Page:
3. Was the president angry about the speech because he didn’t want the American people to hear a viewpoint that opposes his plans for this agreement with Iran?

    I think he’s angry that Netanyahu and Congress went out of their way to sabotage his negotiation efforts just to play politics. To add insult to injury, the open letter Congress sent to Iran undermining the president could be considered borderline treason.

    4. Is the press colluding with the White House in keeping the American people in the dark about the agreement?

    I haven’t heard of such efforts. Besides, if you are referring to the mainstream media, many people nowadays get their news from online sources. The speech and reactions to it have been trending for a while.

    • re: #3: IF PM Netanyahu is correct that the president is fostering the development of nuclear weapons by Iran, then it’s the PRESIDENT who should be called to task, and yes, congress should do so. That is not borderline treason.

      • Here’s the thing, Iran, in accordance to UN resolutions, has the right as a sovereign nation, to acquire, develop and utilize nuclear power as they see fit, as long as its for peaceful purposes, whether we like it or not.

        Naturally, given our history, we don’t trust them implicitly and require verifiable reassurance that they are not using it as a cover to build weapons instead. They refused to comply with our demands so we responded by hitting Iran with a series of crippling economic sanctions. These sanctions have forced Iran to come to the negotiating table to determine the terms under which they can develop and use nuclear power.

        The entire point of the negotiations, and by proxy, the sanctions that led to them, was to ensure that Iran does not and cannot develop nuclear weapons behind our back.

        A blanket ban on the use of nuclear power was never on the table. We have no legal recourse to impose or enforce such a ban. Unless you are advocating for war. Which is exactly what Netanyahu and the Republicans in Congress are doing.

        Besides, even if you don’t trust your president to work for the best interests of the US, there are a total of six countries negotiating the deal: United Kingdom, United States, Russia, China, France and Germany.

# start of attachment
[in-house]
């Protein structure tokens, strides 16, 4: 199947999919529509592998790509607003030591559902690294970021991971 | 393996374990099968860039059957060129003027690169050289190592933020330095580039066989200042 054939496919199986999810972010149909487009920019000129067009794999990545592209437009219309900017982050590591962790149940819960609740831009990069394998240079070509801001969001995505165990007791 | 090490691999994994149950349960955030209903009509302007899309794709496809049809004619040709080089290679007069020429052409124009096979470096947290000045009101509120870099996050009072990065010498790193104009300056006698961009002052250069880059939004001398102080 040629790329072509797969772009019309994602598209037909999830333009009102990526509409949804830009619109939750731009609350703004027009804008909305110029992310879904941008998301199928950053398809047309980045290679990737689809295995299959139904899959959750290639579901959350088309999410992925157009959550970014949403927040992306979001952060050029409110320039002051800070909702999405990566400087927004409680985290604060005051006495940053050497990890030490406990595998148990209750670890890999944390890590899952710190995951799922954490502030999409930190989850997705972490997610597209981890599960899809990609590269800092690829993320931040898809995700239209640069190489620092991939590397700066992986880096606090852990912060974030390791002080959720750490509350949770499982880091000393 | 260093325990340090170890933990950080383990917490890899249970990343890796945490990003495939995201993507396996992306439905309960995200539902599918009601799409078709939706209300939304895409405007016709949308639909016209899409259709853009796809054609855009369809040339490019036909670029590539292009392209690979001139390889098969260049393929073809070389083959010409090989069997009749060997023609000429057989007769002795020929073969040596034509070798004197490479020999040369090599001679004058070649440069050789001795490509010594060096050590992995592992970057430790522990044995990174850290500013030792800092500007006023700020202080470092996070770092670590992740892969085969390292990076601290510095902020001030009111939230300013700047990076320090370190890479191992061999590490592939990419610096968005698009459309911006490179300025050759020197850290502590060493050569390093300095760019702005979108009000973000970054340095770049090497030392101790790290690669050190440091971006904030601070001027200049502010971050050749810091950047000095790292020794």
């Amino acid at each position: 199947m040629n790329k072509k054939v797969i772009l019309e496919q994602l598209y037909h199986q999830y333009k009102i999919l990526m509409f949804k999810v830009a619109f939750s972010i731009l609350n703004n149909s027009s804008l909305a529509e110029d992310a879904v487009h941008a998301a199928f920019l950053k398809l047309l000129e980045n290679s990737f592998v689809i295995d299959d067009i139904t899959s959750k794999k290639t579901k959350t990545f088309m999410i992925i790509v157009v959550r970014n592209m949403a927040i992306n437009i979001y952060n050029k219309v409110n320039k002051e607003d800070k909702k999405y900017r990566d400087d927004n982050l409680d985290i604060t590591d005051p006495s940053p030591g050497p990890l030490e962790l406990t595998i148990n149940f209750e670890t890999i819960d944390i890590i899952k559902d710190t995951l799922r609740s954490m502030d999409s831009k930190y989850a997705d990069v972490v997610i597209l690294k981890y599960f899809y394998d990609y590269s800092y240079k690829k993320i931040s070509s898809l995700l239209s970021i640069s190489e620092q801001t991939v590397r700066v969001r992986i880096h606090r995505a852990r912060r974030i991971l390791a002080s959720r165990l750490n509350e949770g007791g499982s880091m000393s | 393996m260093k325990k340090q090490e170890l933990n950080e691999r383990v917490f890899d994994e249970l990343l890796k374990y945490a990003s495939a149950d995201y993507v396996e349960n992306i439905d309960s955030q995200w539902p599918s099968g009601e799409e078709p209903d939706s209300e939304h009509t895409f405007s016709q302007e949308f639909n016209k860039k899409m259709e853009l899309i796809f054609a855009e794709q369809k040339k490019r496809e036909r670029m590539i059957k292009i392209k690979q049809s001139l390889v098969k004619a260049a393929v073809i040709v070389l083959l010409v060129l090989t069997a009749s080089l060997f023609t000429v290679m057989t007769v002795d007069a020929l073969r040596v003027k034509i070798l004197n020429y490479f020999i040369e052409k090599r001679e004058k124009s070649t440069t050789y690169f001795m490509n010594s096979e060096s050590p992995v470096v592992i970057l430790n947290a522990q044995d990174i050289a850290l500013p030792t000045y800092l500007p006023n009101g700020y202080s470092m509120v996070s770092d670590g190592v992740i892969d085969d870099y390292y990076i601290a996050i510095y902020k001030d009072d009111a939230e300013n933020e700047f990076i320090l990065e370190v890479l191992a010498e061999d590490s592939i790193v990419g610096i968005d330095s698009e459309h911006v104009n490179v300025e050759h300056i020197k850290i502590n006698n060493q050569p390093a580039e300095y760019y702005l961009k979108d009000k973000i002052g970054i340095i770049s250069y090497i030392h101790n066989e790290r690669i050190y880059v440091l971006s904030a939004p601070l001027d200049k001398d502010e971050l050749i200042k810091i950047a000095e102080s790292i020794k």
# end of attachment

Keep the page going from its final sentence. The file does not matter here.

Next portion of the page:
If you don’t trust Obama, then at least trust that all the other world leaders involved have the best interests of their respective countries and the world, in mind.

        • The sanctions are in force against Iran because they have ignored and abrogated Treaties from the Treaty of Westphalia to current treaties and agreements. They have violated IAEA inspections, hidden stuff and lied to inspectors, despite the fact that they are members. They are not to be trusted.
          Did you forget that they invaded our embassy and took over our diplomats? That is important and not that long ago.
          “Blanket ban on nuclear energy” is a straw man argument. They do not need the equipment they have to make nuclear energy for peaceful uses, that according to inspectors.
          No, I do not trust the Russians or Chinese. Neither the Germans who were violating sanctions any time they could for financial gain. Won’t even mention the French.
          The Iranians know how to negotiate. This administration has proven, yet again, that they do not know how to negotiate and just want to get an agreement to prove how smart they are. This is dangerous.

        • What about the “borderline treason” statement? That was what I was commenting on, your assertion congress was committing borderline treason. Having someone give a speech to congress simply doesn’t meet that criteria.

          Also, everyone involved is “playing politics.” The Prime Minister, Congress, the president. Everyone. Every. Last. One.

          • The “borderline treason” comment was in reference to the open letter 47 Congressmen wrote to Iranian leaders, essentially telling them any agreement reached with the president without their say-so, would be ultimately non-binding.

            This has garnered them considerable criticism, even from within their own party.

            PD: Shortly after posting this I realized I mis-attributed the letter as originating from Congress. It was about Congress but it was authored and signed by Republican Senators.

            About “playing politics”, you know what? You’re right, this whole thing is just political theater: The PM wants to secure his reelection, the opposing factions within Iran are trying to secure their power, the President wants to secure his legacy and the Republicans are trying to establish and secure their relevance and leverage regarding foreign policy.

            • A president who resorts to ruling by decree – something I can’t see the constitution allowing him to do – has forfeited any right to complain about treason.

              • That would be every president since Lyndon Johnson. They all have done it. It gets worse with each succeeding president because Congress has passed laws that allow it and because Congress refuses to do their jobs.

  3. Finance reform. It is absurdly expensive to become a member of congress or the president. We MUST have finance reform.

  4. 1. Yes.

    2. Care, yes, but not in the way that Netanhayu cares. Netanhayu has been giving his chicken-little speech about Iran’s nuclear weapons for years, and none of his predictions ever pan out. Even if Iran develops nukes, that will merely create a nuclear stand-off with Israel (which is reported to have about 200 nukes), meaning that Iran can no longer be threatened with nuclear destruction. I’m afraid I don’t see what’s wrong with that.

    3. No I think the President was angry because the Netanyahu invitation to speak to Congress, without co-ordinating the visit with the White House, was extremely inappropriate and irresponsible. Responsible officials would strive to get our act together privately, and then present a united front to foreign governments and foreign leaders whose interests inevitably diverge significantly from ours.

    4. No.